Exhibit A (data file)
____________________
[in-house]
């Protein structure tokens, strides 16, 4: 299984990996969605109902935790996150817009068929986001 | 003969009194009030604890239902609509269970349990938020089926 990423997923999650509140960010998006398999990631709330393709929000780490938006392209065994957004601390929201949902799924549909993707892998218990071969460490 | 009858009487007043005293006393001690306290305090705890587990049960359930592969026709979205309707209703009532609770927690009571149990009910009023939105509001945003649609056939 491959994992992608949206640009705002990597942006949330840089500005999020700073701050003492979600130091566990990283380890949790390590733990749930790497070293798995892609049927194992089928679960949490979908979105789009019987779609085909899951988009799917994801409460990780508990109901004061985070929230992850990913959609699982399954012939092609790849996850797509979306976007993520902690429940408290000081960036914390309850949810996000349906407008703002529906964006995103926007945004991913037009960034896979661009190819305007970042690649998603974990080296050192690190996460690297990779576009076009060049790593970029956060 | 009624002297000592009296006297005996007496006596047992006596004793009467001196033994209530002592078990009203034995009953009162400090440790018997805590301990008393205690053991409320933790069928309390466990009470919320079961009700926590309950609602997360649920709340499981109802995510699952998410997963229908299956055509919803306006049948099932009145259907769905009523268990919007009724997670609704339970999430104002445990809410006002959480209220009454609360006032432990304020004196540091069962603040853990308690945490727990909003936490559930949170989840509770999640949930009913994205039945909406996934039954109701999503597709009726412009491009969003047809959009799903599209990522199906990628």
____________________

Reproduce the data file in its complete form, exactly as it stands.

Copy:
[in-house]
């Protein structure tokens, strides 16, 4: 299984990996969605109902935790996150817009068929986001 | 003969009194009030604890239902609509269970349990938020089926 990423997923999650509140960010998006398999990631709330393709929000780490938006392209065994957004601390929201949902799924549909993707892998218990071969460490 | 009858009487007043005293006393001690306290305090705890587990049960359930592969026709979205309707209703009532609770927690009571149990009910009023939105509001945003649609056939 491959994992992608949206640009705002990597942006949330840089500005999020700073701050003492979600130091566990990283380890949790390590733990749930790497070293798995892609049927194992089928679960949490979908979105789009019987779609085909899951988009799917994801409460990780508990109901004061985070929230992850990913959609699982399954012939092609790849996850797509979306976007993520902690429940408290000081960036914390309850949810996000349906407008703002529906964006995103926007945004991913037009960034896979661009190819305007970042690649998603974990080296050192690190996460690297990779576009076009060049790593970029956060 | 009624002297000592009296006297005996007496006596047992006596004793009467001196033994209530002592078990009203034995009953009162400090440790018997805590301990008393205690053991409320933790069928309390466990009470919320079961009700926590309950609602997360649920709340499981109802995510699952998410997963229908299956055509919803306006049948099932009145259907769905009523268990919007009724997670609704339970999430104002445990809410006002959480209220009454609360006032432990304020004196540091069962603040853990308690945490727990909003936490559930949170989840509770999640949930009913994205039945909406996934039954109701999503597709009726412009491009969003047809959009799903599209990522199906990628």